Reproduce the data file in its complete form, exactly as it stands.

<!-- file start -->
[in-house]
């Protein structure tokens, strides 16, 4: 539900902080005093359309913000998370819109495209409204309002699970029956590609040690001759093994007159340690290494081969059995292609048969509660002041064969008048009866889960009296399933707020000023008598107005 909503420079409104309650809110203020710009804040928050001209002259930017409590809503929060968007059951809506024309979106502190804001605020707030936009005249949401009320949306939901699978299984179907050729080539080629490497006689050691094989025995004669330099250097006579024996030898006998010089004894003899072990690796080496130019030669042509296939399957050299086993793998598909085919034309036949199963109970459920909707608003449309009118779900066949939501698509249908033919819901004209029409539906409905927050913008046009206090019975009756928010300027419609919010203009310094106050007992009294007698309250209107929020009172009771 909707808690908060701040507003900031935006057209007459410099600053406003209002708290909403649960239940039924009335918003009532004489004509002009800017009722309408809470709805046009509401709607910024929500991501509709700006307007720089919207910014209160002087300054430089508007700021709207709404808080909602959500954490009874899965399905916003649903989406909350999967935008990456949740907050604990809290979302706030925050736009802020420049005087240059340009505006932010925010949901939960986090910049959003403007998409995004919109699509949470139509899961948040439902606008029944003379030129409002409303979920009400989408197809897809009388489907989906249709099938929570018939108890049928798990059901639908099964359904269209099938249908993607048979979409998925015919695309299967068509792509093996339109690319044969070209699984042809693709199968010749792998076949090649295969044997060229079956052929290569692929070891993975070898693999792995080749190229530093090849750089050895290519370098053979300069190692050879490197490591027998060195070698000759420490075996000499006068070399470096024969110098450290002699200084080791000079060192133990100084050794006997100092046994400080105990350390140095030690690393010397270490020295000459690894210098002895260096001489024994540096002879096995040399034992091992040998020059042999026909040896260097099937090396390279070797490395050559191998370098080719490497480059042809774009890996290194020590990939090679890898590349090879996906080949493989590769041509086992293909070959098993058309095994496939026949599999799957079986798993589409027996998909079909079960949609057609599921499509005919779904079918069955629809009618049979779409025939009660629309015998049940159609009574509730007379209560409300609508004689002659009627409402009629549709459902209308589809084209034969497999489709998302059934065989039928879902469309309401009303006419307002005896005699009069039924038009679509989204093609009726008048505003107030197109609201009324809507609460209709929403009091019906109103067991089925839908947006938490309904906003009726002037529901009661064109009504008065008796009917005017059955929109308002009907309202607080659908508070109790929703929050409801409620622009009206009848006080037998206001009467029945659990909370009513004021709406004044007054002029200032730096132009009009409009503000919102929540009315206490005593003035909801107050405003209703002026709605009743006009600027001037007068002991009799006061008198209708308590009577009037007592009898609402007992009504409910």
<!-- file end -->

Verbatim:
[in-house]
């Protein structure tokens, strides 16, 4: 539900902080005093359309913000998370819109495209409204309002699970029956590609040690001759093994007159340690290494081969059995292609048969509660002041064969008048009866889960009296399933707020000023008598107005 909503420079409104309650809110203020710009804040928050001209002259930017409590809503929060968007059951809506024309979106502190804001605020707030936009005249949401009320949306939901699978299984179907050729080539080629490497006689050691094989025995004669330099250097006579024996030898006998010089004894003899072990690796080496130019030669042509296939399957050299086993793998598909085919034309036949199963109970459920909707608003449309009118779900066949939501698509249908033919819901004209029409539906409905927050913008046009206090019975009756928010300027419609919010203009310094106050007992009294007698309250209107929020009172009771 909707808690908060701040507003900031935006057209007459410099600053406003209002708290909403649960239940039924009335918003009532004489004509002009800017009722309408809470709805046009509401709607910024929500991501509709700006307007720089919207910014209160002087300054430089508007700021709207709404808080909602959500954490009874899965399905916003649903989406909350999967935008990456949740907050604990809290979302706030925050736009802020420049005087240059340009505006932010925010949901939960986090910049959003403007998409995004919109699509949470139509899961948040439902606008029944003379030129409002409303979920009400989408197809897809009388489907989906249709099938929570018939108890049928798990059901639908099964359904269209099938249908993607048979979409998925015919695309299967068509792509093996339109690319044969070209699984042809693709199968010749792998076949090649295969044997060229079956052929290569692929070891993975070898693999792995080749190229530093090849750089050895290519370098053979300069190692050879490197490591027998060195070698000759420490075996000499006068070399470096024969110098450290002699200084080791000079060192133990100084050794006997100092046994400080105990350390140095030690690393010397270490020295000459690894210098002895260096001489024994540096002879096995040399034992091992040998020059042999026909040896260097099937090396390279070797490395050559191998370098080719490497480059042809774009890996290194020590990939090679890898590349090879996906080949493989590769041509086992293909070959098993058309095994496939026949599999799957079986798993589409027996998909079909079960949609057609599921499509005919779904079918069955629809009618049979779409025939009660629309015998049940159609009574509730007379209560409300609508004689002659009627409402009629549709459902209308589809084209034969497999489709998302059934065989039928879902469309309401009303006419307002005896005699009069039924038009679509989204093609009726008048505003107030197109609201009324809507609460209709929403009091019906109103067991089925839908947006938490309904906003009726002037529901009661064109009504008065008796009917005017059955929109308002009907309202607080659908508070109790929703929050409801409620622009009206009848006080037998206001009467029945659990909370009513004021709406004044007054002029200032730096132009009009409009503000919102929540009315206490005593003035909801107050405003209703002026709605009743006009600027001037007068002991009799006061008198209708308590009577009037007592009898609402007992009504409910």